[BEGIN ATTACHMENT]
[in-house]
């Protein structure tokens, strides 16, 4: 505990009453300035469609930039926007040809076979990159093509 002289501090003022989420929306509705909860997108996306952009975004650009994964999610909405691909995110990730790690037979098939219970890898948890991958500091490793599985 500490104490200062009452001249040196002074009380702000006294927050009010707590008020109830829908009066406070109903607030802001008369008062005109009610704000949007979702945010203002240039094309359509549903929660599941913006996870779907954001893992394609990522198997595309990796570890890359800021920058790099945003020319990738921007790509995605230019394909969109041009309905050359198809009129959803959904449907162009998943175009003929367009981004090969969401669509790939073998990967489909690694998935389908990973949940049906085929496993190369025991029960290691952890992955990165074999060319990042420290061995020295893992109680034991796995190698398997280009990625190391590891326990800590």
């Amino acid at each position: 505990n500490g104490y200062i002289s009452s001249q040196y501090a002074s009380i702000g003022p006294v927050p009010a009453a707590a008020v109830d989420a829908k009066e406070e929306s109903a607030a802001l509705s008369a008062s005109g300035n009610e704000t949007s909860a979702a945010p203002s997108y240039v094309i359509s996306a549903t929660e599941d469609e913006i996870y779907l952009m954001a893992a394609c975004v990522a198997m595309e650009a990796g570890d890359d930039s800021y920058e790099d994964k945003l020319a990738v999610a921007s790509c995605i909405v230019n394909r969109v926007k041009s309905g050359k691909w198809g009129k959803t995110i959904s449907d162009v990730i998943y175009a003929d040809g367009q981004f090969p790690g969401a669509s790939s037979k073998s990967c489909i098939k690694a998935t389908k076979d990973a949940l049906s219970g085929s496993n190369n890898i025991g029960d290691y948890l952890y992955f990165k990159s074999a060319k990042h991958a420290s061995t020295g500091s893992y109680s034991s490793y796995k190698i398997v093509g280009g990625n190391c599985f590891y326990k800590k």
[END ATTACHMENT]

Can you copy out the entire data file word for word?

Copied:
[in-house]
């Protein structure tokens, strides 16, 4: 505990009453300035469609930039926007040809076979990159093509 002289501090003022989420929306509705909860997108996306952009975004650009994964999610909405691909995110990730790690037979098939219970890898948890991958500091490793599985 500490104490200062009452001249040196002074009380702000006294927050009010707590008020109830829908009066406070109903607030802001008369008062005109009610704000949007979702945010203002240039094309359509549903929660599941913006996870779907954001893992394609990522198997595309990796570890890359800021920058790099945003020319990738921007790509995605230019394909969109041009309905050359198809009129959803959904449907162009998943175009003929367009981004090969969401669509790939073998990967489909690694998935389908990973949940049906085929496993190369025991029960290691952890992955990165074999060319990042420290061995020295893992109680034991796995190698398997280009990625190391590891326990800590």
């Amino acid at each position: 505990n500490g104490y200062i002289s009452s001249q040196y501090a002074s009380i702000g003022p006294v927050p009010a009453a707590a008020v109830d989420a829908k009066e406070e929306s109903a607030a802001l509705s008369a008062s005109g300035n009610e704000t949007s909860a979702a945010p203002s997108y240039v094309i359509s996306a549903t929660e599941d469609e913006i996870y779907l952009m954001a893992a394609c975004v990522a198997m595309e650009a990796g570890d890359d930039s800021y920058e790099d994964k945003l020319a990738v999610a921007s790509c995605i909405v230019n394909r969109v926007k041009s309905g050359k691909w198809g009129k959803t995110i959904s449907d162009v990730i998943y175009a003929d040809g367009q981004f090969p790690g969401a669509s790939s037979k073998s990967c489909i098939k690694a998935t389908k076979d990973a949940l049906s219970g085929s496993n190369n890898i025991g029960d290691y948890l952890y992955f990165k990159s074999a060319k990042h991958a420290s061995t020295g500091s893992y109680s034991s490793y796995k190698i398997v093509g280009g990625n190391c599985f590891y326990k800590k």